To harken back to yet another example from medieval history, this is a modern example of the Dance of Death.
 
3. Taibbi brings in one last term from con lingo – America looks like “the True Believer.” The mark is desperate not to hear what he hears, not to see what he sees, not to know what he knows, and most of all not to do what he must do to redeem what was stolen from him. Too invested in his delusions, in the false comfort of the short-term status quo, in all the lies the con man convinced him to believe to the point that by now they constitute a significant part of his identity, or perhaps all of it, he refuses to hear, to see, to know, to do.
 
Instead he listens as the criminal himself sidles up again with a new scam. One which convinces the mark he can get everything back if he only believes another lie and forks over what little he has left. As long as for another moment the believer, who believes so intimately in such a bundle of lies that he can’t bear the thought of existence without them, can be warmed with a new reason to believe the lie, he can stave off the coldness of reality.
 
And so in a sense Lloyd Blankfein is right when he says he provides something in return for his theft. He tells the True Believer the lie he needs to believe in, lest he be forced to face his fleecing. Lest he be forced to face the cold hard choice of fighting back for what’s his, or submitting once and for all, before the world, before history, before himself, to abject slavery, forever.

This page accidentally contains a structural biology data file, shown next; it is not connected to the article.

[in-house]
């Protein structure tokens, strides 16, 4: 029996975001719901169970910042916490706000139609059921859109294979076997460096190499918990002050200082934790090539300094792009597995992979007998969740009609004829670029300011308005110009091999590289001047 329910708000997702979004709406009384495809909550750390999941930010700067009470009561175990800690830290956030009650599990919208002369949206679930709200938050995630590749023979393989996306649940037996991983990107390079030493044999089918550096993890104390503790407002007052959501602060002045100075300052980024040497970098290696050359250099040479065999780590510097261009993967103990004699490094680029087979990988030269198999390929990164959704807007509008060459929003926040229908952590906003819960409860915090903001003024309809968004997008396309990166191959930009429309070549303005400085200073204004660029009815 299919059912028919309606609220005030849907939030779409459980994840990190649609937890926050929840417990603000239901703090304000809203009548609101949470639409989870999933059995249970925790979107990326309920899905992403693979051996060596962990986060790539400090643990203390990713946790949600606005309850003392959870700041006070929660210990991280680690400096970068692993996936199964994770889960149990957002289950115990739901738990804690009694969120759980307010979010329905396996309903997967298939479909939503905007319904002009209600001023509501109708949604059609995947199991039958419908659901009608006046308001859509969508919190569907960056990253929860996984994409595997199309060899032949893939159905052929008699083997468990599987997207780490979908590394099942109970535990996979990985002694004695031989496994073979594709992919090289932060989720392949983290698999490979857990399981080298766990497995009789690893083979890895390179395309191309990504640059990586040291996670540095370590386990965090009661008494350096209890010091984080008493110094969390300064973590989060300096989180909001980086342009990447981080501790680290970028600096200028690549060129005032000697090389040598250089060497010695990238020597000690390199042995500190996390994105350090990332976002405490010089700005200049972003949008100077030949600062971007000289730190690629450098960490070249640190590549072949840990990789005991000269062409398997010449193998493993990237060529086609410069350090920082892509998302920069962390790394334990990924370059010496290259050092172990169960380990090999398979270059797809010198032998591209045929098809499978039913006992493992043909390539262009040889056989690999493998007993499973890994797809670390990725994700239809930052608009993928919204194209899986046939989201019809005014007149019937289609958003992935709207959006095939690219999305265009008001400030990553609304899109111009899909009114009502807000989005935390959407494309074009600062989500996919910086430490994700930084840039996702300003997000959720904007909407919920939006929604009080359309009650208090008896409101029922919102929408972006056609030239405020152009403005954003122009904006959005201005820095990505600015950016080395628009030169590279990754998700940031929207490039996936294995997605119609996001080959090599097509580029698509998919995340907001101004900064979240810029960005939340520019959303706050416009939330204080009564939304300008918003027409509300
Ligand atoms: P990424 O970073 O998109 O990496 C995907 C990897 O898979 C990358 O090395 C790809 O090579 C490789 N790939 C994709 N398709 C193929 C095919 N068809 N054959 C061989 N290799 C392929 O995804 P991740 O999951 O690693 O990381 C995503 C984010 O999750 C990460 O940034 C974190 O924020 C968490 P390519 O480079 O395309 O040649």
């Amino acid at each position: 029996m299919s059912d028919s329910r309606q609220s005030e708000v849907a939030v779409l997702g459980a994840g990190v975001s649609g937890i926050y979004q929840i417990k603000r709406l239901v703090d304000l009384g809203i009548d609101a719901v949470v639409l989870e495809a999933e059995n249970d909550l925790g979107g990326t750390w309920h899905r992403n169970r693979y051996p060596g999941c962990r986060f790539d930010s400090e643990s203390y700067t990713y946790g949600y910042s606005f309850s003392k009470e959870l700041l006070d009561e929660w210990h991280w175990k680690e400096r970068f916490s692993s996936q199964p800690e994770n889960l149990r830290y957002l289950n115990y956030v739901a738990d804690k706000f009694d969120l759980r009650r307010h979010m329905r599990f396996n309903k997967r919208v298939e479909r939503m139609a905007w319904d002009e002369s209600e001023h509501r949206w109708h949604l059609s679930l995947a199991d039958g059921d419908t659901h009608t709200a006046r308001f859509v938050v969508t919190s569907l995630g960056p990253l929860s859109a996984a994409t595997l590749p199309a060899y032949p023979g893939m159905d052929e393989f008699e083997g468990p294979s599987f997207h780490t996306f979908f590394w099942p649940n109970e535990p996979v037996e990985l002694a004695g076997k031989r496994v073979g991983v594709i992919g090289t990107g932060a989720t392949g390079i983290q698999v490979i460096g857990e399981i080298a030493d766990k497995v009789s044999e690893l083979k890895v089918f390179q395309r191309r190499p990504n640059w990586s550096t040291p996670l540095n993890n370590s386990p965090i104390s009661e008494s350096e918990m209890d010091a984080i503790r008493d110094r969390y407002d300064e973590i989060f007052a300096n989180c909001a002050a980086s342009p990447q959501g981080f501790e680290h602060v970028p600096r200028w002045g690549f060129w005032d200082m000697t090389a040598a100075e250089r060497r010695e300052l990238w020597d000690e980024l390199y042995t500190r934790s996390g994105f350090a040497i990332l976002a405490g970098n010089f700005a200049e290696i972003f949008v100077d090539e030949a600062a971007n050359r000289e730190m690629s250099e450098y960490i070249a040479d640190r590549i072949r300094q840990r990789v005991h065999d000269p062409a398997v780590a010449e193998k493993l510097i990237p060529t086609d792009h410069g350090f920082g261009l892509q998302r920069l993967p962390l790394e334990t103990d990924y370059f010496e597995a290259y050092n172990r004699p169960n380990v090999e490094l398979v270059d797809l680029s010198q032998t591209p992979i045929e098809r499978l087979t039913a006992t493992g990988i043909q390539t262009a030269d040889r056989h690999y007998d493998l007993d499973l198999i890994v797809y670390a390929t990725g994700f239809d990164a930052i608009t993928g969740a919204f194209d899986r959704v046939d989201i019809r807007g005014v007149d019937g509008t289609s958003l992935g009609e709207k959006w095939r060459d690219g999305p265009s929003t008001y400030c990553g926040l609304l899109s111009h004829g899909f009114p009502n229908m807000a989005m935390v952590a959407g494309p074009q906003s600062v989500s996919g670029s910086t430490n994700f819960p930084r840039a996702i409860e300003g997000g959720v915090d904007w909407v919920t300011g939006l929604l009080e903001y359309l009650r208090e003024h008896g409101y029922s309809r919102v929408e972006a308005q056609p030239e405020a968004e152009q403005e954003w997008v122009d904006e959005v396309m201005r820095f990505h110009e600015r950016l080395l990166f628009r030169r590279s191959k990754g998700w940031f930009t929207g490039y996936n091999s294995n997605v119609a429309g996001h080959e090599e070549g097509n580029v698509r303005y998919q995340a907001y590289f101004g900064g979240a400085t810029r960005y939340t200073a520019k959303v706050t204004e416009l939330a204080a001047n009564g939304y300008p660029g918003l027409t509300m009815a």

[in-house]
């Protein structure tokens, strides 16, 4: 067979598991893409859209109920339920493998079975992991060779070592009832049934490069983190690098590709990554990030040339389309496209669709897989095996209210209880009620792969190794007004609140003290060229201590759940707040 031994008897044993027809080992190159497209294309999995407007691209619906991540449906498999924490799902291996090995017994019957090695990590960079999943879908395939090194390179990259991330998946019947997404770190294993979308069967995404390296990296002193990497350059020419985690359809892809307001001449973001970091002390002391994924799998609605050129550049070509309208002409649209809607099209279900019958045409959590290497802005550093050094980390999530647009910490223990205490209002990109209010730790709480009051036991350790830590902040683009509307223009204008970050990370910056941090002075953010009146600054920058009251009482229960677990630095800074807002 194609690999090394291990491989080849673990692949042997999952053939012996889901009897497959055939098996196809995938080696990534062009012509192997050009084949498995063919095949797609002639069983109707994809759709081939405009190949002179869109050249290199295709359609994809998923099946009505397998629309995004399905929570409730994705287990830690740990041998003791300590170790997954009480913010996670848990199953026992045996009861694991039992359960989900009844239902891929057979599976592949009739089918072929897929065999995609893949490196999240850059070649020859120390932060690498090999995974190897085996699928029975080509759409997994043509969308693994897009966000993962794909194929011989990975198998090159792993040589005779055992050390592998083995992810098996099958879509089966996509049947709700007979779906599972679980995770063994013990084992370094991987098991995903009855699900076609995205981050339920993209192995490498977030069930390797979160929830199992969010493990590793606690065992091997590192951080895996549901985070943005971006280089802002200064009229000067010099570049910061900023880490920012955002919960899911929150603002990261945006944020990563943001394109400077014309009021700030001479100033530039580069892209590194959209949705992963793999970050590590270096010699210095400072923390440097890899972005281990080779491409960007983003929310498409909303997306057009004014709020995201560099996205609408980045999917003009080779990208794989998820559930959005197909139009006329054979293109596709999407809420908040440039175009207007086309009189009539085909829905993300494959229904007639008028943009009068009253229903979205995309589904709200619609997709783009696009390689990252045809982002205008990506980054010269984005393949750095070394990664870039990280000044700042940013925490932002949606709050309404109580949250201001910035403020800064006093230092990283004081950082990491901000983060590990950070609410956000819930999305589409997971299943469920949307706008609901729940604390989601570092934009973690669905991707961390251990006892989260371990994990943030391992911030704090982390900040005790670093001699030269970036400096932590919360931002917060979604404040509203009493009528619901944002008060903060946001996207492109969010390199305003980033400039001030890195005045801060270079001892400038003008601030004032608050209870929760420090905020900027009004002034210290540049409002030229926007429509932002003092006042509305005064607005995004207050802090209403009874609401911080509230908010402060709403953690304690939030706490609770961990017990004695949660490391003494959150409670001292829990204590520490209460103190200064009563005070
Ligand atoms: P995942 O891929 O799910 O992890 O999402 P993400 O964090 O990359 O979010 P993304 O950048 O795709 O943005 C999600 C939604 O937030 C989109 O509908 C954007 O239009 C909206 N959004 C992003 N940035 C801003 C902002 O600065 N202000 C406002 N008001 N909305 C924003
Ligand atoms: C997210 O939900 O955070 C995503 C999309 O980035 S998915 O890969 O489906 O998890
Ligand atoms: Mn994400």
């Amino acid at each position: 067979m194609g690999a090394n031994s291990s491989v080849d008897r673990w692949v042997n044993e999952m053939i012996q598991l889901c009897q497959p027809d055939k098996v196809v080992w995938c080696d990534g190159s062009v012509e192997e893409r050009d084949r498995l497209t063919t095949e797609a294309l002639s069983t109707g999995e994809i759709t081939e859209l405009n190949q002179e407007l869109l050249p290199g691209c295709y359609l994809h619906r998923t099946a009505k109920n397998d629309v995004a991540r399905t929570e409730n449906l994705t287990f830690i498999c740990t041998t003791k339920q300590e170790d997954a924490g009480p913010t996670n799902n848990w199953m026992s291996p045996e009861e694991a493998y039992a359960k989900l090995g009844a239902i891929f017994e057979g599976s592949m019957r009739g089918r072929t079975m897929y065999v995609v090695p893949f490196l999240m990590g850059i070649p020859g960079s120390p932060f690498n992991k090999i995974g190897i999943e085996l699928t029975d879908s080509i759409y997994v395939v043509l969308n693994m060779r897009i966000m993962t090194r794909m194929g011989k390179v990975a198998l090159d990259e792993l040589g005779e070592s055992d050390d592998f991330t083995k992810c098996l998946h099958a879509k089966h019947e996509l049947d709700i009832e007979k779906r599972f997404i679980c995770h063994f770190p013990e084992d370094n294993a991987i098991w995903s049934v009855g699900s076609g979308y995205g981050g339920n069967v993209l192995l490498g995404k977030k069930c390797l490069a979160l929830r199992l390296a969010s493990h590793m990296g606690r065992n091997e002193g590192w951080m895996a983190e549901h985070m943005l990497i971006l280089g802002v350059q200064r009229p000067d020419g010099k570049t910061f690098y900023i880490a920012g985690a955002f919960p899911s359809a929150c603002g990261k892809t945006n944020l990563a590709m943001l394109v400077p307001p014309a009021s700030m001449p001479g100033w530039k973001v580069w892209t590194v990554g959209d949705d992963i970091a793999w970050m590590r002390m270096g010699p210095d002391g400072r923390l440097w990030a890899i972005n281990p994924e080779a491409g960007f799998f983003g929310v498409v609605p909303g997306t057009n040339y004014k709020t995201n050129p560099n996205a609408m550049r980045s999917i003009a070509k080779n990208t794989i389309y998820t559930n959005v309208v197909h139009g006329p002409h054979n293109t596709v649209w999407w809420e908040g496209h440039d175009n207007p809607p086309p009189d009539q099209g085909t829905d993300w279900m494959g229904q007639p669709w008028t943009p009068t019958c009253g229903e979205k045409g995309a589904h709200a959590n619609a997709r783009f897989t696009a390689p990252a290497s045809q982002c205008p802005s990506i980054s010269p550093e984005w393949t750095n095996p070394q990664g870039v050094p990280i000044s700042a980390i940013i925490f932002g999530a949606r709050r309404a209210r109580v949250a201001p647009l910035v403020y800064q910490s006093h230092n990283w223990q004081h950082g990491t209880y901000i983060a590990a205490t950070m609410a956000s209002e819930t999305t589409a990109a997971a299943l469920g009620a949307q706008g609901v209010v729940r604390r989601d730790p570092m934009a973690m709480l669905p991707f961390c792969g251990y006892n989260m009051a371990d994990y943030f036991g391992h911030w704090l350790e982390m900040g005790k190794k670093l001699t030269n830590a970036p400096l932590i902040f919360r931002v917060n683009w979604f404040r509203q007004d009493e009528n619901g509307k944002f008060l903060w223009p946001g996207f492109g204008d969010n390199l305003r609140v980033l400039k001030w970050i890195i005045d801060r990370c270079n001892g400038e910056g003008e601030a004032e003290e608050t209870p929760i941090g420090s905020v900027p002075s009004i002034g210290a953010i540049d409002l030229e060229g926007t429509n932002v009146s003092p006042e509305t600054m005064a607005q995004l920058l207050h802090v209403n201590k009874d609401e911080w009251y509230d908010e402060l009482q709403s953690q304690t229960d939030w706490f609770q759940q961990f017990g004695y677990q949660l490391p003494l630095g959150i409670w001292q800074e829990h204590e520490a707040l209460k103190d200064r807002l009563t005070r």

So the only question is, will the inertia True Believers defeat the real truth and the real call to arms?
 
Meanwhile, there’s no question at all about the cons themselves. There’s not enough rope in America to hang ’em all. 

December 15, 2009

Meta

Filed under: Dance of Death — Tags: — Russ @ 9:44 am

 

Does it make any sense to buy CDS protection against US default? How would you collect under conditions of anarchy? Tyler Durden at Zero Hedge explores:
 

There has been much conjecture on whether using CDS is an effective way to hedge against US default risk. Many theoreticians, especially those of the post-March lows variety, have sprung up and are speculating that buying Credit Default Swaps on the US is ultimately a futile and pointless endeavor. The main argument: a US default would likely mean that interconnected dealers won’t recognize contracts on a US default event, as they themselves will be out of business. Even if they continued to exist, like cockroaches in a postapocalyptic world, the collateral which backs derivatives is mostly US Treasurys: the same obligations that would end up being massively impaired.

 
It reminds me of Homer Simpson: “Joke’s on them. If the core explodes there won’t be any power to light that sign!”
 
Durden thinks this can be effective for the seller as a kind of currency scam, since the contract of necessity would have to be denominated in something besides dollars. I guess that depends on the sort of sucker Homer was laughing at.
 
So Durden disagrees with Moody’s pessimistic assessment:
 

Firstly, an obvious point – major dealers are riskier credits than the U.S. government. The fact that they may put up collateral against their derivative obligations offers little relief because U.S. Treasuries (the very instruments on which the credit event would occur) represent a large portion of such collateral between counterparties.Secondly, given the interconnectedness among the major global dealers, the confidence-sensitive nature of their funding, and the very large exposures they all have to the U.S. market, we think that the “wrong-way” risk of buying protection on the U.S. from any major dealer is very high. In fact, the CDS market sends a similar signal as the correlation of CDS spreads – among the dealers and to the U.S. – is indeed quite high.

 
I like how they get at the core of the thing: